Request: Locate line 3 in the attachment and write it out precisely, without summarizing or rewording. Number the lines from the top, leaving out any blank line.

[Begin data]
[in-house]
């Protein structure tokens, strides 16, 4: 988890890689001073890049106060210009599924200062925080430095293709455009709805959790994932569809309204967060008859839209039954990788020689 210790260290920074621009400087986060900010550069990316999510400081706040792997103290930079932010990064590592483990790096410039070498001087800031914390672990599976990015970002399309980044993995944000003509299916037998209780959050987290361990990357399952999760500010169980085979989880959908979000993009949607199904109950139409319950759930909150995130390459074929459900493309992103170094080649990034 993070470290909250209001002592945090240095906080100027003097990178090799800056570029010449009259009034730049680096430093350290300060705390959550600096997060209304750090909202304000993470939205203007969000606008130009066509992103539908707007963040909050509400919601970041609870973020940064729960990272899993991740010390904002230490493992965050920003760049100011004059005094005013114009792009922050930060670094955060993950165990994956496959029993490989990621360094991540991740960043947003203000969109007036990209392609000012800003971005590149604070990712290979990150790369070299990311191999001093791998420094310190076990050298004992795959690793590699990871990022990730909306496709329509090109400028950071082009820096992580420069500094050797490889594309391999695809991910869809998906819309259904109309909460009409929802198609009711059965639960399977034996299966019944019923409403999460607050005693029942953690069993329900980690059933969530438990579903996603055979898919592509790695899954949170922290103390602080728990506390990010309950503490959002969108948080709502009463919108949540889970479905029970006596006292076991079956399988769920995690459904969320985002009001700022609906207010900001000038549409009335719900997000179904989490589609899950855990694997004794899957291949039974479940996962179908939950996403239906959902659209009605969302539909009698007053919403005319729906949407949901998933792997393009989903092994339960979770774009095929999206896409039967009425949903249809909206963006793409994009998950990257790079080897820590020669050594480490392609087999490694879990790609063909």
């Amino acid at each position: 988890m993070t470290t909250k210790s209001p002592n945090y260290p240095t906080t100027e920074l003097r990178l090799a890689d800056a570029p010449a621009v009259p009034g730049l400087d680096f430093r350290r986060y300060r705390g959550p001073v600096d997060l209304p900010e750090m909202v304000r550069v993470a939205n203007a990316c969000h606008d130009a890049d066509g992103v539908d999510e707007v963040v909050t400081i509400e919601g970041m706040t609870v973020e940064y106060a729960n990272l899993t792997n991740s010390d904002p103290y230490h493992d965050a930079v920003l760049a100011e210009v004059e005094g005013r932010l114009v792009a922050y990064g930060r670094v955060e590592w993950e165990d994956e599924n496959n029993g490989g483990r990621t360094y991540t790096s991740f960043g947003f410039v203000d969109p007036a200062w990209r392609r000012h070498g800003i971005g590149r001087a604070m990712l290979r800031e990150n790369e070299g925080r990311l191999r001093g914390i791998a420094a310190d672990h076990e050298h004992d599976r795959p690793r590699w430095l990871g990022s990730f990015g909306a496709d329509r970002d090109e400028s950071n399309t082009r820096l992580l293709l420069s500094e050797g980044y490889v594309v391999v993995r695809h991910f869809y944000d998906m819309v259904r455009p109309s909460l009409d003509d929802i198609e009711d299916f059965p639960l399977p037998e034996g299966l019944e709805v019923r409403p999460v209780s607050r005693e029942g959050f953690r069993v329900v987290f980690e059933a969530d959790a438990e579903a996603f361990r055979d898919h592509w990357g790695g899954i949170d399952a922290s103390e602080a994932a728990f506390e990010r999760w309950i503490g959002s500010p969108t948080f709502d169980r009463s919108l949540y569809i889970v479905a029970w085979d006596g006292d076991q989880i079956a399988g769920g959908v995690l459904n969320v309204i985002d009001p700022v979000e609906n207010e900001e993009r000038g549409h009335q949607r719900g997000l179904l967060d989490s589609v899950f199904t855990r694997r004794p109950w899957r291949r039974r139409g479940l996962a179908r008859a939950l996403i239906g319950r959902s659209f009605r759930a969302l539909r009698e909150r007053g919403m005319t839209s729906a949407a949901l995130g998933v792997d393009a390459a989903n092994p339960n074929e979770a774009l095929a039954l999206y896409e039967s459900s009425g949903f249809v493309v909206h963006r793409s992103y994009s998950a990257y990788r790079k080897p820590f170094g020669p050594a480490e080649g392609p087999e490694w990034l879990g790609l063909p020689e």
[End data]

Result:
């Amino acid at each position: 988890m993070t470290t909250k210790s209001p002592n945090y260290p240095t906080t100027e920074l003097r990178l090799a890689d800056a570029p010449a621009v009259p009034g730049l400087d680096f430093r350290r986060y300060r705390g959550p001073v600096d997060l209304p900010e750090m909202v304000r550069v993470a939205n203007a990316c969000h606008d130009a890049d066509g992103v539908d999510e707007v963040v909050t400081i509400e919601g970041m706040t609870v973020e940064y106060a729960n990272l899993t792997n991740s010390d904002p103290y230490h493992d965050a930079v920003l760049a100011e210009v004059e005094g005013r932010l114009v792009a922050y990064g930060r670094v955060e590592w993950e165990d994956e599924n496959n029993g490989g483990r990621t360094y991540t790096s991740f960043g947003f410039v203000d969109p007036a200062w990209r392609r000012h070498g800003i971005g590149r001087a604070m990712l290979r800031e990150n790369e070299g925080r990311l191999r001093g914390i791998a420094a310190d672990h076990e050298h004992d599976r795959p690793r590699w430095l990871g990022s990730f990015g909306a496709d329509r970002d090109e400028s950071n399309t082009r820096l992580l293709l420069s500094e050797g980044y490889v594309v391999v993995r695809h991910f869809y944000d998906m819309v259904r455009p109309s909460l009409d003509d929802i198609e009711d299916f059965p639960l399977p037998e034996g299966l019944e709805v019923r409403p999460v209780s607050r005693e029942g959050f953690r069993v329900v987290f980690e059933a969530d959790a438990e579903a996603f361990r055979d898919h592509w990357g790695g899954i949170d399952a922290s103390e602080a994932a728990f506390e990010r999760w309950i503490g959002s500010p969108t948080f709502d169980r009463s919108l949540y569809i889970v479905a029970w085979d006596g006292d076991q989880i079956a399988g769920g959908v995690l459904n969320v309204i985002d009001p700022v979000e609906n207010e900001e993009r000038g549409h009335q949607r719900g997000l179904l967060d989490s589609v899950f199904t855990r694997r004794p109950w899957r291949r039974r139409g479940l996962a179908r008859a939950l996403i239906g319950r959902s659209f009605r759930a969302l539909r009698e909150r007053g919403m005319t839209s729906a949407a949901l995130g998933v792997d393009a390459a989903n092994p339960n074929e979770a774009l095929a039954l999206y896409e039967s459900s009425g949903f249809v493309v909206h963006r793409s992103y994009s998950a990257y990788r790079k080897p820590f170094g020669p050594a480490e080649g392609p087999e490694w990034l879990g790609l063909p020689e």